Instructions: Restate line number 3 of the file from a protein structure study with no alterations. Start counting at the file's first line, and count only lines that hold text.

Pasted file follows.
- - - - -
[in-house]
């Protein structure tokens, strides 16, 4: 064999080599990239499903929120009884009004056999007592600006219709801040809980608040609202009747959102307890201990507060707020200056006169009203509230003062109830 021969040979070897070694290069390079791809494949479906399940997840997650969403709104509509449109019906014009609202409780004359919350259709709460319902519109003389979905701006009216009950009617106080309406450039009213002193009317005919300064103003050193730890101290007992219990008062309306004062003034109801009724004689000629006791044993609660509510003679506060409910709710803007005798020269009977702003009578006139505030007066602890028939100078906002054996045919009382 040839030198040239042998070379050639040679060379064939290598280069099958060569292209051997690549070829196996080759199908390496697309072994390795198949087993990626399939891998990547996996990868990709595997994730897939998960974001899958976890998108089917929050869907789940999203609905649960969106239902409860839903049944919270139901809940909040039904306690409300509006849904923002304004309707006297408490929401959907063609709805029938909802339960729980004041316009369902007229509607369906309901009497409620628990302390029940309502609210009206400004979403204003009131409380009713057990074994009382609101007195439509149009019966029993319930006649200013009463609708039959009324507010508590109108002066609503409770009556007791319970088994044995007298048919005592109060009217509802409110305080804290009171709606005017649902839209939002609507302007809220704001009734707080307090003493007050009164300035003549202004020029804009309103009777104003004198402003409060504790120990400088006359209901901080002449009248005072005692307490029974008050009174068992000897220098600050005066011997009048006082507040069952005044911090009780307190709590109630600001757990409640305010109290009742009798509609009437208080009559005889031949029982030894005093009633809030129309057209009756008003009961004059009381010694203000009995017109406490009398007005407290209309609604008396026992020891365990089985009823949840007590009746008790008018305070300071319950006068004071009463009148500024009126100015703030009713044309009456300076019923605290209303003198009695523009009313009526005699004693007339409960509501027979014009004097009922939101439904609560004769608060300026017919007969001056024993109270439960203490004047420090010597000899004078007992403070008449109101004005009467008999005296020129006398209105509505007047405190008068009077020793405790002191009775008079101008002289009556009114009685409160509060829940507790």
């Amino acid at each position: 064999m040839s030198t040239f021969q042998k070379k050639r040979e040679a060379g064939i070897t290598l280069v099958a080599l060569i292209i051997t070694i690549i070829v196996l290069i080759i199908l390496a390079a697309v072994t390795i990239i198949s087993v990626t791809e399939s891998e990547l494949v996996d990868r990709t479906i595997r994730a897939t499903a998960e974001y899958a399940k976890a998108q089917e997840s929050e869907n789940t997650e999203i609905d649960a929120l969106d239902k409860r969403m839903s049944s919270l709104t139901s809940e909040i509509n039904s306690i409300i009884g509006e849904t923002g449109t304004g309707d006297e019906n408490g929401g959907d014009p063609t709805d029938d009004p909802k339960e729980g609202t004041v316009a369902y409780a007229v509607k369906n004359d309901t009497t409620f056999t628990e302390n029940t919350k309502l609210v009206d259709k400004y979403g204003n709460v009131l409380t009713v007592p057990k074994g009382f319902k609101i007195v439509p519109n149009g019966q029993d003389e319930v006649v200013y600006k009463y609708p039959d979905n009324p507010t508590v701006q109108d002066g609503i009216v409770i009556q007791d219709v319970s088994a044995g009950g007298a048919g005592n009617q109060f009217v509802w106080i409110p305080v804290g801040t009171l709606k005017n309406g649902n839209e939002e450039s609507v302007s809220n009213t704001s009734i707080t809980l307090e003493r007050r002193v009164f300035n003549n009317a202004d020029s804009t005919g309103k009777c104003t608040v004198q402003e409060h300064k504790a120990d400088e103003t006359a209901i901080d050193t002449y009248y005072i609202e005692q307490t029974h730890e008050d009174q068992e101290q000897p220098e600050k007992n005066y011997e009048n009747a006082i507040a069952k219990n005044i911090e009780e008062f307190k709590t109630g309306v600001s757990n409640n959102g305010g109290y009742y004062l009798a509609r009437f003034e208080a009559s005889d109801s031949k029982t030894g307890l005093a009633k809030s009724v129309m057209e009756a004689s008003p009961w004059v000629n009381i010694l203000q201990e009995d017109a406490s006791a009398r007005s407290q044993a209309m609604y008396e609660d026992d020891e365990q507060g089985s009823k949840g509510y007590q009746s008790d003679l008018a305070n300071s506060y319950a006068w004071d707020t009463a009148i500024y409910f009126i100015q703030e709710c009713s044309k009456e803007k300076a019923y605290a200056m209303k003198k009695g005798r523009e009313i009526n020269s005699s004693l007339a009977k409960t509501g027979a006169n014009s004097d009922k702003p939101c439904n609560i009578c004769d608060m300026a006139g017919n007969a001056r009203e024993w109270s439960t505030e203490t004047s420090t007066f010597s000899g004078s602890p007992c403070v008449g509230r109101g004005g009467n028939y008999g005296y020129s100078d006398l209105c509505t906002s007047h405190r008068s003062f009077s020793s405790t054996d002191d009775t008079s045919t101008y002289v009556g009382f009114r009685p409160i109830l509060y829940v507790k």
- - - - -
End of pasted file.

């Amino acid at each position: 064999m040839s030198t040239f021969q042998k070379k050639r040979e040679a060379g064939i070897t290598l280069v099958a080599l060569i292209i051997t070694i690549i070829v196996l290069i080759i199908l390496a390079a697309v072994t390795i990239i198949s087993v990626t791809e399939s891998e990547l494949v996996d990868r990709t479906i595997r994730a897939t499903a998960e974001y899958a399940k976890a998108q089917e997840s929050e869907n789940t997650e999203i609905d649960a929120l969106d239902k409860r969403m839903s049944s919270l709104t139901s809940e909040i509509n039904s306690i409300i009884g509006e849904t923002g449109t304004g309707d006297e019906n408490g929401g959907d014009p063609t709805d029938d009004p909802k339960e729980g609202t004041v316009a369902y409780a007229v509607k369906n004359d309901t009497t409620f056999t628990e302390n029940t919350k309502l609210v009206d259709k400004y979403g204003n709460v009131l409380t009713v007592p057990k074994g009382f319902k609101i007195v439509p519109n149009g019966q029993d003389e319930v006649v200013y600006k009463y609708p039959d979905n009324p507010t508590v701006q109108d002066g609503i009216v409770i009556q007791d219709v319970s088994a044995g009950g007298a048919g005592n009617q109060f009217v509802w106080i409110p305080v804290g801040t009171l709606k005017n309406g649902n839209e939002e450039s609507v302007s809220n009213t704001s009734i707080t809980l307090e003493r007050r002193v009164f300035n003549n009317a202004d020029s804009t005919g309103k009777c104003t608040v004198q402003e409060h300064k504790a120990d400088e103003t006359a209901i901080d050193t002449y009248y005072i609202e005692q307490t029974h730890e008050d009174q068992e101290q000897p220098e600050k007992n005066y011997e009048n009747a006082i507040a069952k219990n005044i911090e009780e008062f307190k709590t109630g309306v600001s757990n409640n959102g305010g109290y009742y004062l009798a509609r009437f003034e208080a009559s005889d109801s031949k029982t030894g307890l005093a009633k809030s009724v129309m057209e009756a004689s008003p009961w004059v000629n009381i010694l203000q201990e009995d017109a406490s006791a009398r007005s407290q044993a209309m609604y008396e609660d026992d020891e365990q507060g089985s009823k949840g509510y007590q009746s008790d003679l008018a305070n300071s506060y319950a006068w004071d707020t009463a009148i500024y409910f009126i100015q703030e709710c009713s044309k009456e803007k300076a019923y605290a200056m209303k003198k009695g005798r523009e009313i009526n020269s005699s004693l007339a009977k409960t509501g027979a006169n014009s004097d009922k702003p939101c439904n609560i009578c004769d608060m300026a006139g017919n007969a001056r009203e024993w109270s439960t505030e203490t004047s420090t007066f010597s000899g004078s602890p007992c403070v008449g509230r109101g004005g009467n028939y008999g005296y020129s100078d006398l209105c509505t906002s007047h405190r008068s003062f009077s020793s405790t054996d002191d009775t008079s045919t101008y002289v009556g009382f009114r009685p409160i109830l509060y829940v507790k």